Fair Life – Vida Justa

October 21, 2023 the social movement Vida Justa (Fair Life) organized a large demonstration in Lisbon. This was one of a series of demonstrations to demand better living conditions at a time high inflation makes it even tougher for people to meet one’s day-to-day needs. The general erosion of living standards in Portugal is exacerbated for years, but even more since the covid pandemic.

The thousands who took to Lisbon’s streets underline their clear messages. Fair life (Vida justa), we are together, we are strong (estamos juntos, estamos fortes). And: enough of price increases (basta de aumentos de preços), transport for everyone (transportes para todos), increase in wages (aumento dos salários), houses to live in (casas para viver), and against repression in the neighbourhoods (contra a repressão nos bairros).


The Vida Justa movement is made up not only of residents of neighbourhoods on the outskirts of Lisbon, but also of people from numerous sectors within the Portuguese society, such as education, law, science and culture. Together they aim to raise awareness about precarious situations currently experienced. This big movement underline in their manifesto the fact that those who were already the most vulnerable before inflation soared are the ones being the hardest hit by the ongoing cost of living. Hence, they want higher wages, a cap on the prices of essential goods and government action on housing.

The organizers of the October demonstration paint a picture of the difficulties experienced on a daily basis by the majority of the population, which triggered their protest. If the current government were willing to really listen to the people, politicians would not be able to deny their serious problems. Citizens have difficulty in finding a home, or they live in poor housing conditions. Today renting a room costs what they use to pay ten years ago. Moreover, their salaries didn’t increase for decades and are not even enough to cover the basic monthly costs.

The Vida Justa manifesto highlights the importance of empowering people to have a dignified life, demanding a crisis program that defends those who work. According the manifesto the prices of energy and essential food products must be fixed. And interest on home loans must be frozen, speculative rents on homes prevented, evictions prohibited. Additionally Vida Justa argues in the manifesto for a general increase in wages above inflation, measures to support small businesses and local jobs and to economically and socially value the most invisible jobs such as cleaning.

No right to the city

Other facts that Favas.net must report are neighbourhoods that lack public transport, while large investments are made in transport attractions for tourists. The entire central city has gradually become gentrified and inaccessible to ordinary city dwellers. Not only the famous Alfama district, but also Santa Catarina, for example, has been transformed into a tourist domain. The original population can no longer afford housing here and is pushed away to the outskirts of metropolitan Lisbon. They have no right to the city outside of working hours. Moreover, ordinary shops have been turned into expensive luxury boutiques and mini markets. The prices of essential goods in the central area increasingly expensive and even much higher than in the remote areas of metropolitan Lisbon.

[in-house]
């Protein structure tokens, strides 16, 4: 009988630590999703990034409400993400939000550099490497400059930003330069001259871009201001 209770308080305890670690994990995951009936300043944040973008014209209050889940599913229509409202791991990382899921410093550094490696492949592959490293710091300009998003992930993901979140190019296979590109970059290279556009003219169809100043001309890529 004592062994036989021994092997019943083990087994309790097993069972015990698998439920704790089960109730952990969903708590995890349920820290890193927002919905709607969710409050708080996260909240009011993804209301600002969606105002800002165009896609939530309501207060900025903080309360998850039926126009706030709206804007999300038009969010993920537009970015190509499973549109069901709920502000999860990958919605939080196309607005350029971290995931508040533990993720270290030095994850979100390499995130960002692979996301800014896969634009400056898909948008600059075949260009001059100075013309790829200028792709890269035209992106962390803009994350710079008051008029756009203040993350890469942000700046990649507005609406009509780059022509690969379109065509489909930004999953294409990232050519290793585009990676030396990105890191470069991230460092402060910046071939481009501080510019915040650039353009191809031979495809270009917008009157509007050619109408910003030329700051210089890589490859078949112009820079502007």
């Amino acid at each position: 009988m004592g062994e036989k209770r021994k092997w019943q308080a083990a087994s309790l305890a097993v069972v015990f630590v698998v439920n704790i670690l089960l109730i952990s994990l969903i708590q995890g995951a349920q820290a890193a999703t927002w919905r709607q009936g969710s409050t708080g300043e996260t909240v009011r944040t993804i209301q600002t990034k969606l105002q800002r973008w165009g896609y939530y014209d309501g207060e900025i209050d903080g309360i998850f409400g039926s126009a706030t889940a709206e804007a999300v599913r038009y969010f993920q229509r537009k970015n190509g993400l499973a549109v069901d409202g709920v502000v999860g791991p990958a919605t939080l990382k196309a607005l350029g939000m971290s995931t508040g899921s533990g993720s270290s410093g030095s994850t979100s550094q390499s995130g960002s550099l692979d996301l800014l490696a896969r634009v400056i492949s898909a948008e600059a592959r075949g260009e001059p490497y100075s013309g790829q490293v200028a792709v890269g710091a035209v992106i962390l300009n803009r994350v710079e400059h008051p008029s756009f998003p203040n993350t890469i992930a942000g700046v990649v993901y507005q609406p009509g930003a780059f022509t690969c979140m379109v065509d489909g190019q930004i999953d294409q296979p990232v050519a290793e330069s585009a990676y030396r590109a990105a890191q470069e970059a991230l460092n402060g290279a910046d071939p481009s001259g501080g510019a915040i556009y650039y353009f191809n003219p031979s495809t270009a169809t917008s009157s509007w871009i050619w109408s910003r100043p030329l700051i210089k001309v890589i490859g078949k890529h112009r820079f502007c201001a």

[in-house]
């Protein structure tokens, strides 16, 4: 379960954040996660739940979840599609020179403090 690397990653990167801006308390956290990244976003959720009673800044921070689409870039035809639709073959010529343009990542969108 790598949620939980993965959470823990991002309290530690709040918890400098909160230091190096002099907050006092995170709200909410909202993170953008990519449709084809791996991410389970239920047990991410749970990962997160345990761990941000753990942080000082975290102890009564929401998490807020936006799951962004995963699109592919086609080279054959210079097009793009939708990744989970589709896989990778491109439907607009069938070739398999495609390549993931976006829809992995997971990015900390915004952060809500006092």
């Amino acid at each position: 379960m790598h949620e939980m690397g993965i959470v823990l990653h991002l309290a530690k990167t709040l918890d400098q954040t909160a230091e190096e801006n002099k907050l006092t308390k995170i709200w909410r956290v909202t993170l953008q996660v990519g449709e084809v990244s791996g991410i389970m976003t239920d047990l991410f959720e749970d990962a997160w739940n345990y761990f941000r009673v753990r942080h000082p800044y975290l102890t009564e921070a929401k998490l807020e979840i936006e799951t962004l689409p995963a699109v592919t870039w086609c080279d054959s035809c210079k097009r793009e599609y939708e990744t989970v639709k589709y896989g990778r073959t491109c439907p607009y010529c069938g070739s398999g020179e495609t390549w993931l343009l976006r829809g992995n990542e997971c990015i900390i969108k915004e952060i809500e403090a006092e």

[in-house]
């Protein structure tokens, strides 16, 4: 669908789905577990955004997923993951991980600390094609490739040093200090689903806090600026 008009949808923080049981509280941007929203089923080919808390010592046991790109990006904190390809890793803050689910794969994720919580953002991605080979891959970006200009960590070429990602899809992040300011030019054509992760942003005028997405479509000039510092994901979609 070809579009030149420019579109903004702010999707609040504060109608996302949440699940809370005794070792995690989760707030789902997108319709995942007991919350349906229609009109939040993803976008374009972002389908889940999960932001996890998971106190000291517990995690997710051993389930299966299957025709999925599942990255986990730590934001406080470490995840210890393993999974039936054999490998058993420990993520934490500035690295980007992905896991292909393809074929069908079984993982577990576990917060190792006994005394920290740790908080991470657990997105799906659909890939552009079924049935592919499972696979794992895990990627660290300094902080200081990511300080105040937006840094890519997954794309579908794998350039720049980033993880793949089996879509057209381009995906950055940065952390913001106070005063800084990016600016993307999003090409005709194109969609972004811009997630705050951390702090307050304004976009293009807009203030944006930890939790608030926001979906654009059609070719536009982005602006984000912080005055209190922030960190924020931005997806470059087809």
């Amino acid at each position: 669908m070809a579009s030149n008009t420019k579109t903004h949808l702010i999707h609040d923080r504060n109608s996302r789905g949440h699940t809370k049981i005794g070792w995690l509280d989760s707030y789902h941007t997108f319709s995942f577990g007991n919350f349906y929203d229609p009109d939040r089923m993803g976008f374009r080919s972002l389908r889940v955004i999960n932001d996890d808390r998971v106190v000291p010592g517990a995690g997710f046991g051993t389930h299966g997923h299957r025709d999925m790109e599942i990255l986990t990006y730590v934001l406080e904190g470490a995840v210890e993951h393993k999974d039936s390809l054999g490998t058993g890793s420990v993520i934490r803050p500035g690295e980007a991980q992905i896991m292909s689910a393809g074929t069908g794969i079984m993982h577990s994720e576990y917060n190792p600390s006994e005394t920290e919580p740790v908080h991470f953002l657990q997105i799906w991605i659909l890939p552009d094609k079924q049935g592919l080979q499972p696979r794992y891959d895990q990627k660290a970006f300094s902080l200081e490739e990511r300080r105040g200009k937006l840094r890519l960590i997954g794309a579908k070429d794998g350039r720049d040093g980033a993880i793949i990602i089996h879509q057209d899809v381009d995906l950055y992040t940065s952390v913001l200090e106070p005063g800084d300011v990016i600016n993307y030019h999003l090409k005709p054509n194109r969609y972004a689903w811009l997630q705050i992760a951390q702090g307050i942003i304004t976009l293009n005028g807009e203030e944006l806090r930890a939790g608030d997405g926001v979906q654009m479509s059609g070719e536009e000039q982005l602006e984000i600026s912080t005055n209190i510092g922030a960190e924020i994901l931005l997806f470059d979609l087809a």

Like many other cities, Lisbon is struggling with an alarming housing shortage, which is mainly caused by the liberalization of housing rental and sales. On top of this mass tourism causes an overall transformation of housing and retail. Ordinary homes are withdrawn from the stock and replaced by all kinds of apartments for tourists. The so-called ‘future’ promised by property developers is not for the average citizen in Lisbon. Many of them were forced to leave their home. Evictions became common practice.

The city of Almada

As mentioned, the original inhabitants of the central part of Lisbon has been pushed away to the outskirts of the metropolitan area. But here in the remote areas of Grand Lisbon similar housing problems arise. Speculation increases, since housing is being viewed dominantly as an opportunity for profitable real estate. This is evident, for example, in Almada, the city on the other side of the Tagus River. Gentrification has become increasingly visible in recent years. For example, work is currently underway (as of October 2023) in various places to renovate old residential and retail buildings and transform them into tourist-oriented properties, including high end commercial housing and retail.

Our interim conclusion: Lisbon represents a model for a whole series of cities in Europe (such as Amsterdam, Barcelona, ​​Prague, and Venice) in which commercialization of social housing/retail and facilitation of mass tourism coincide and reinforce each other.

Research, text and images by Favas.net (Rob van der Bijl, Portugal, October 2023)

Special thanks to Vida Justa.